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Remotely Triggered Scaffolds for Controlled Release of Pharmaceuticals
Guy Hilton Research Centre, Institute of Science and Technology in Medicine, Keele University, Keele, ST4 7QB, UK
Lennard-Jones Laboratories, School of Physical and Geographical Sciences, Keele University, Keele, ST5 5BG, UK
Physics Department, University of Warwick, Coventry, CV4 7AL, UK
School of Pharmacy, Institute of Science and Technology in Medicine, Keele University, Keele, ST5 5BG, UK
* Author to whom correspondence should be addressed.
Received: 20 March 2013; in revised form: 12 April 2013 / Accepted: 16 April 2013 / Published: 19 April 2013
Abstract: Fe3O4-Au hybrid nanoparticles (HNPs) have shown increasing potential for biomedical applications such as image guided stimuli responsive drug delivery. Incorporation of the unique properties of HNPs into thermally responsive scaffolds holds great potential for future biomedical applications. Here we successfully fabricated smart scaffolds based on thermo-responsive poly(N-isopropylacrylamide) (pNiPAM). Nanoparticles providing localized trigger of heating when irradiated with a short laser burst were found to give rise to remote control of bulk polymer shrinkage. Gold-coated iron oxide nanoparticles were synthesized using wet chemical precipitation methods followed by electrochemical coating. After subsequent functionalization of particles with allyl methyl sulfide, mercaptodecane, cysteamine and poly(ethylene glycol) thiol to enhance stability, detailed biological safety was determined using live/dead staining and cell membrane integrity studies through lactate dehydrogenase (LDH) quantification. The PEG coated HNPs did not show significant cytotoxic effect or adverse cellular response on exposure to 7F2 cells (p < 0.05) and were carried forward for scaffold incorporation. The pNiPAM-HNP composite scaffolds were investigated for their potential as thermally triggered systems using a Q-switched Nd:YAG laser. These studies show that incorporation of HNPs resulted in scaffold deformation after very short irradiation times (seconds) due to internal structural heating. Our data highlights the potential of these hybrid-scaffold constructs for exploitation in drug delivery, using methylene blue as a model drug being released during remote structural change of the scaffold.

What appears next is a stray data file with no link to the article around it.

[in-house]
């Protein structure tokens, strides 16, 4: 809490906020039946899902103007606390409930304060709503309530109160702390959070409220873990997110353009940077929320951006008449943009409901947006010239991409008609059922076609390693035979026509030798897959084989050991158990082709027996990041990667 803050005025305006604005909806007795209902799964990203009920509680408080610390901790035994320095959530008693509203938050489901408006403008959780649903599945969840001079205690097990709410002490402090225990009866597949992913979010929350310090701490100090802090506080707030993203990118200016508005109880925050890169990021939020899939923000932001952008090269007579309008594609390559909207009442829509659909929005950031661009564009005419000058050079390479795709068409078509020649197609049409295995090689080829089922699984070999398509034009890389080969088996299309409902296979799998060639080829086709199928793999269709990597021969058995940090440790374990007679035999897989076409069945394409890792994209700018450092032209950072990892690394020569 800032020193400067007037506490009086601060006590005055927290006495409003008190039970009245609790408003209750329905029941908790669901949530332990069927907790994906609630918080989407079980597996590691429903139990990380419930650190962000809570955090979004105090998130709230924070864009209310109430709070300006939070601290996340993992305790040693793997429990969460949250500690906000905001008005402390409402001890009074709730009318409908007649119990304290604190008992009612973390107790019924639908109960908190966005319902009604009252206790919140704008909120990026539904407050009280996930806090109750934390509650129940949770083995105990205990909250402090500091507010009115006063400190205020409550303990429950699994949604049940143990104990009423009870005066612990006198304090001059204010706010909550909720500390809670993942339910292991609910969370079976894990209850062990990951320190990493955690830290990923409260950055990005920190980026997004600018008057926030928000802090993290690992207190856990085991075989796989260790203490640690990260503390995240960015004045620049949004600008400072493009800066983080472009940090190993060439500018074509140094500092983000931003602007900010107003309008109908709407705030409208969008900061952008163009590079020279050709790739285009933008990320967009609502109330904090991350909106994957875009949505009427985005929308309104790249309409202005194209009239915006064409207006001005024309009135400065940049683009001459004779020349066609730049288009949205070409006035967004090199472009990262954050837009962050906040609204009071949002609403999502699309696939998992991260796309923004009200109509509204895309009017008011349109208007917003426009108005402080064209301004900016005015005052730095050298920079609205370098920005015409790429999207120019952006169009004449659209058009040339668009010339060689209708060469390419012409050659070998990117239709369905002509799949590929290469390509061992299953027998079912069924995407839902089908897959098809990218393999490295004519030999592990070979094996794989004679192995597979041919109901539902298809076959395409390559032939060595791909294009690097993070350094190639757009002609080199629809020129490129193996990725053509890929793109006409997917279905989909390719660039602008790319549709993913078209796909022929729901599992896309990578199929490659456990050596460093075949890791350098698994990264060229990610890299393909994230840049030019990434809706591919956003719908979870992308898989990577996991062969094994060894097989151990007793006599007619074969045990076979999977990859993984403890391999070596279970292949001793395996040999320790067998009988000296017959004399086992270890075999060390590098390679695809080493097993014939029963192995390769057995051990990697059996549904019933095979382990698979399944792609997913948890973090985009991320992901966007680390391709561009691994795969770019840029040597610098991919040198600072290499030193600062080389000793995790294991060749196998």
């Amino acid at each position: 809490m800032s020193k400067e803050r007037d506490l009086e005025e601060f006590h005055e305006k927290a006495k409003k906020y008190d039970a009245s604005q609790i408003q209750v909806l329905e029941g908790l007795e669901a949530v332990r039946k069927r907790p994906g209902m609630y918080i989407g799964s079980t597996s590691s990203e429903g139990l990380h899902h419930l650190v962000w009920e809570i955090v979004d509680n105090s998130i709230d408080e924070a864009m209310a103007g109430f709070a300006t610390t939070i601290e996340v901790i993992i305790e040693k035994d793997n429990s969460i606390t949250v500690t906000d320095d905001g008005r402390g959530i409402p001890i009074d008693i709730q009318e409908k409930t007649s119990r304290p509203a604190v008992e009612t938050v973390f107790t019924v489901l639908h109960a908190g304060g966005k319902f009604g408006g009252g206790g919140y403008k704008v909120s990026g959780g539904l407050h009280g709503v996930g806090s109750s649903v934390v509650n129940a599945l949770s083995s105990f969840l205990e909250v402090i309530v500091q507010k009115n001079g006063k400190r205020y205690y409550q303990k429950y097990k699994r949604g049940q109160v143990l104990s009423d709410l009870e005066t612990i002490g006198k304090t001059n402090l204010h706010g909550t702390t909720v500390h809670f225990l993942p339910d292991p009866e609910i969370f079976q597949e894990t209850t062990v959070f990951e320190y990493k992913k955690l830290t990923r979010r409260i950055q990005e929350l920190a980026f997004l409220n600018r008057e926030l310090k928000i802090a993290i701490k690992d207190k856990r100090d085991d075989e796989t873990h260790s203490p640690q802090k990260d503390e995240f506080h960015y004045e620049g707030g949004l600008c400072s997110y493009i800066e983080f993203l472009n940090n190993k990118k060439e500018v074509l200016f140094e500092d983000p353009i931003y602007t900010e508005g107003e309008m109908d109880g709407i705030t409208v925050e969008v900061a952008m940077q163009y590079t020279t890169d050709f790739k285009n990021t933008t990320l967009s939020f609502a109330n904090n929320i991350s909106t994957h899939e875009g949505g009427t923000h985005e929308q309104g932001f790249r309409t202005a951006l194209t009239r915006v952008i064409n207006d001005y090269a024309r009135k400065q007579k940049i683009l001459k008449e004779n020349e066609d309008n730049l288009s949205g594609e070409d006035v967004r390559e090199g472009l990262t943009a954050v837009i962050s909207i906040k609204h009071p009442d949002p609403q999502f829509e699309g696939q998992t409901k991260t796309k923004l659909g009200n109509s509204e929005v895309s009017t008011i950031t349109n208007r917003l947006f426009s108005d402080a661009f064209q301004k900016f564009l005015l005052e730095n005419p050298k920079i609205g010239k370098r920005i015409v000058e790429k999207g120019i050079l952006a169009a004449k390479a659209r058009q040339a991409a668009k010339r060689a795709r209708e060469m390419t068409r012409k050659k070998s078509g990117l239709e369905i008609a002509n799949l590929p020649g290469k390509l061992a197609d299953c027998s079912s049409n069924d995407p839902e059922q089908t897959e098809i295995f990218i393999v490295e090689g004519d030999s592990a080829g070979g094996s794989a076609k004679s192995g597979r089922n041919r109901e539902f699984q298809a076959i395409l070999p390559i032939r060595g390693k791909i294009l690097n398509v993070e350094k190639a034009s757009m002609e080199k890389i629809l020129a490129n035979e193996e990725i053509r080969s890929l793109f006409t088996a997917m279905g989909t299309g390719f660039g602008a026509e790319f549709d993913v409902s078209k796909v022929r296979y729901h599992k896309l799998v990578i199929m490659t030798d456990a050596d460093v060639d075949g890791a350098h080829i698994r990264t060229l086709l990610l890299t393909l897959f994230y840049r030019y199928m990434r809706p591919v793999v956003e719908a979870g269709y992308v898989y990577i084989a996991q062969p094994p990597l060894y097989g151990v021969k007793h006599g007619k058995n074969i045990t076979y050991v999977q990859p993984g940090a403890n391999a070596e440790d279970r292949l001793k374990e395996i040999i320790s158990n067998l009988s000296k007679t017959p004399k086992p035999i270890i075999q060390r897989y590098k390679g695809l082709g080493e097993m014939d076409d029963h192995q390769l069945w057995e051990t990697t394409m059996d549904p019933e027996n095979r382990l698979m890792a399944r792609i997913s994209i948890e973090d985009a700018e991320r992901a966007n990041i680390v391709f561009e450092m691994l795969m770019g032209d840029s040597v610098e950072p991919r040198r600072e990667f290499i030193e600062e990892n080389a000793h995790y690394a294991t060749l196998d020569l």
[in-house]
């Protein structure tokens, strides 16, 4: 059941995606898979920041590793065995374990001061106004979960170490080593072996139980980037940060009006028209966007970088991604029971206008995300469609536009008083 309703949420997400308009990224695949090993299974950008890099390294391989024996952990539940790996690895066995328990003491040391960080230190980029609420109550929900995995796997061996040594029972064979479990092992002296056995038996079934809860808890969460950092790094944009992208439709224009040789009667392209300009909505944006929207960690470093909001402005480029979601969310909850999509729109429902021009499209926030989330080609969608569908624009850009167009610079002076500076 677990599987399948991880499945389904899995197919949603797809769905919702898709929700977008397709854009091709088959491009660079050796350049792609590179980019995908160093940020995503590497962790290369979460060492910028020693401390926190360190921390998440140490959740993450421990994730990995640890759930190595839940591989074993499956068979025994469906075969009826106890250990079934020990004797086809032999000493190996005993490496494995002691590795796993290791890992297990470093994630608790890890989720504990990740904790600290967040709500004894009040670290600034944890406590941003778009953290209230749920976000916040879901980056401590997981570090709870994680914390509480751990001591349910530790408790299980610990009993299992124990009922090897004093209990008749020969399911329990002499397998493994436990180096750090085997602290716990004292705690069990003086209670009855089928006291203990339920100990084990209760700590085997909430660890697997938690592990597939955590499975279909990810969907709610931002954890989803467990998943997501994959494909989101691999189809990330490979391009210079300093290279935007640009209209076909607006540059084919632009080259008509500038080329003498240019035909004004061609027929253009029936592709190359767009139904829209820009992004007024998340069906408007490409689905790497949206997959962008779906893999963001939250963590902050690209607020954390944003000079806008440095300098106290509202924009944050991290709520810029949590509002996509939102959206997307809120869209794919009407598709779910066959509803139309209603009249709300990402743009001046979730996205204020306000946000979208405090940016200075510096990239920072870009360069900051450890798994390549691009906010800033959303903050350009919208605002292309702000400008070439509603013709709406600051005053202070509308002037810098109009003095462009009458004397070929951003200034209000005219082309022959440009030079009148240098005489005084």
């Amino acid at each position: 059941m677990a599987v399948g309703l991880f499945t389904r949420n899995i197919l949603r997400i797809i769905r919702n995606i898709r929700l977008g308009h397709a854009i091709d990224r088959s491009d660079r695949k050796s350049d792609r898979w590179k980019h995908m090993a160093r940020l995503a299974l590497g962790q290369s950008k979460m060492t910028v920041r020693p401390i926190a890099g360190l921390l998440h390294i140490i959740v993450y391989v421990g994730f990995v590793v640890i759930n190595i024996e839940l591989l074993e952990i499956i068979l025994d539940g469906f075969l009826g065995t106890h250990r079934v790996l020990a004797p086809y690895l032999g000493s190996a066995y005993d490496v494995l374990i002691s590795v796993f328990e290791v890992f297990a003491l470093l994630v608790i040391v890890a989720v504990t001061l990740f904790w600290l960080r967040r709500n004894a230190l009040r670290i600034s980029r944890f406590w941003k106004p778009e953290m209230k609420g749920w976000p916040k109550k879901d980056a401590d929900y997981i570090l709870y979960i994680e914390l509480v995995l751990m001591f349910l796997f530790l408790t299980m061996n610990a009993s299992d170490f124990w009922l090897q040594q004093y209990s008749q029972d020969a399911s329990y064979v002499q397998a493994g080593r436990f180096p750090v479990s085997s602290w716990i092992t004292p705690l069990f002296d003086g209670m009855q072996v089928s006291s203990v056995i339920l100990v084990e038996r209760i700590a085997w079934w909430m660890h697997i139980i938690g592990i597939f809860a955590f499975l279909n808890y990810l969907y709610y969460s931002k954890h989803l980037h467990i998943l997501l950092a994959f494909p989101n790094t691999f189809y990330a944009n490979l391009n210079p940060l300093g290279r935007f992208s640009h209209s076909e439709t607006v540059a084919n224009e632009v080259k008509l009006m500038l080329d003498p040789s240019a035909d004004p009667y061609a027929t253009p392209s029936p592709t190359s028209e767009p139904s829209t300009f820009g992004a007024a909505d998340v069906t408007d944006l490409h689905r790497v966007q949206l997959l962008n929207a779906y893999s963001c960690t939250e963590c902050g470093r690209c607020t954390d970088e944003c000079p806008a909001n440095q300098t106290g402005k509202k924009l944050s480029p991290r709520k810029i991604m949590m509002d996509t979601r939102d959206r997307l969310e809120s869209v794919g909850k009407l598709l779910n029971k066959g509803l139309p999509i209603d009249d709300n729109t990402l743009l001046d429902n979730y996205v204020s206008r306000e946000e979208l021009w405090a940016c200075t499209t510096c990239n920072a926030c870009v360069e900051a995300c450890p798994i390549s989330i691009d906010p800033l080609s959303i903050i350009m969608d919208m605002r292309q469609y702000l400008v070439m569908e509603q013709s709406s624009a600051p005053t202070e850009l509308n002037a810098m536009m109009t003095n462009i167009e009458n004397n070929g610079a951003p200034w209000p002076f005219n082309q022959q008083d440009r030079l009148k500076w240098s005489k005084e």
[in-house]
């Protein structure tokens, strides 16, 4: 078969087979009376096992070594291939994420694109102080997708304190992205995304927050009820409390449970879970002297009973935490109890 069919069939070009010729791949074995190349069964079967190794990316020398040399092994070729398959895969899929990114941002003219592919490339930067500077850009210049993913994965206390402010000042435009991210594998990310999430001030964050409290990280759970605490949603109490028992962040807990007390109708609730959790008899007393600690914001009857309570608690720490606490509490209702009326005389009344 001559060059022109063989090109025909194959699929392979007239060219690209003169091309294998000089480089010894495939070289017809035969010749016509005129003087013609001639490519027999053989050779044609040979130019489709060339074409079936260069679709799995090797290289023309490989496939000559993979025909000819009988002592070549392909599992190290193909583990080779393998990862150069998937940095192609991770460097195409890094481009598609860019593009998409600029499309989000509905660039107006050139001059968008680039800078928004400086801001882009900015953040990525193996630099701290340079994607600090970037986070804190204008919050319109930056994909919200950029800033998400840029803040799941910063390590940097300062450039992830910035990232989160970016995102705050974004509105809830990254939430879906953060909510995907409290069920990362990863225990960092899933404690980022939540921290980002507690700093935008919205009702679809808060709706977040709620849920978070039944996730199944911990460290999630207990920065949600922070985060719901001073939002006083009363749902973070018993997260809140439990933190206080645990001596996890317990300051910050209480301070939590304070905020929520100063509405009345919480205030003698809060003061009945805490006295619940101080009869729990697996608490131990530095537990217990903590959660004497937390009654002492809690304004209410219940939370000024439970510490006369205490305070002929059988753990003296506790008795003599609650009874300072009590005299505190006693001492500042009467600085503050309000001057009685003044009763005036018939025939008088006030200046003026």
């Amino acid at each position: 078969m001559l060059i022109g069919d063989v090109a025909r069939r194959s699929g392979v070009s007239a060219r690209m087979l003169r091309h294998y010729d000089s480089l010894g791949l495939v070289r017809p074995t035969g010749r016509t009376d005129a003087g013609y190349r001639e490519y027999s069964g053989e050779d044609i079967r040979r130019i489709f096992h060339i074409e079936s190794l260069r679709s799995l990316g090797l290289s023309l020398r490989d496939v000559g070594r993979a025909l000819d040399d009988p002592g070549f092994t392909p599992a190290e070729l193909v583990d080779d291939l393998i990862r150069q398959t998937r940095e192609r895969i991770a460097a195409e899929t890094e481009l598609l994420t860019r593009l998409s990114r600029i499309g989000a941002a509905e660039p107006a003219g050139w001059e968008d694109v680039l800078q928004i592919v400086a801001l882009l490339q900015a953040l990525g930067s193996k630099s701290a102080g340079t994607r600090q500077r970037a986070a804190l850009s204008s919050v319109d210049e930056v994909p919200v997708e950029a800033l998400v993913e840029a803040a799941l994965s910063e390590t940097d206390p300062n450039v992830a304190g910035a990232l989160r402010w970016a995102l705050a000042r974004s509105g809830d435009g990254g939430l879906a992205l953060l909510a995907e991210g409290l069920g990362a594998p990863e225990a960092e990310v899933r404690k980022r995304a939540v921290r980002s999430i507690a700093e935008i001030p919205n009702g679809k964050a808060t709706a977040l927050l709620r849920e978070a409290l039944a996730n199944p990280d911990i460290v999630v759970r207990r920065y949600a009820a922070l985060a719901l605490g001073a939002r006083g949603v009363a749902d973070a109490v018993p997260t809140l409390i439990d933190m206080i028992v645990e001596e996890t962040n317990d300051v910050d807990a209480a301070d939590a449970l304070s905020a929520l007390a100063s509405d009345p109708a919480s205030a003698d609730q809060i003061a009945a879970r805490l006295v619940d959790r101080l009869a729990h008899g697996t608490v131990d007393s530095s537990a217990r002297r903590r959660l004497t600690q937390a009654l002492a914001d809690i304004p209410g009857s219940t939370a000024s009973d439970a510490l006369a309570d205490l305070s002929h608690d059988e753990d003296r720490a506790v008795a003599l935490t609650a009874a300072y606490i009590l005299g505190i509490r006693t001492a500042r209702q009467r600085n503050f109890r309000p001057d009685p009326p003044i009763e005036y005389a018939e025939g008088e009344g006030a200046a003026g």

Keywords: scaffold; smart material; thermo-responsive; hybrid nanoparticle; surface plasmon
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Cite This Article
MDPI and ACS Style
Roach, P.; McGarvey, D.J.; Lees, M.R.; Hoskins, C. Remotely Triggered Scaffolds for Controlled Release of Pharmaceuticals. Int. J. Mol. Sci. 2013, 14, 8585-8602.
Roach P, McGarvey DJ, Lees MR, Hoskins C. Remotely Triggered Scaffolds for Controlled Release of Pharmaceuticals. International Journal of Molecular Sciences. 2013; 14(4):8585-8602.
Roach, Paul; McGarvey, David J.; Lees, Martin R.; Hoskins, Clare. 2013. "Remotely Triggered Scaffolds for Controlled Release of Pharmaceuticals." Int. J. Mol. Sci. 14, no. 4: 8585-8602.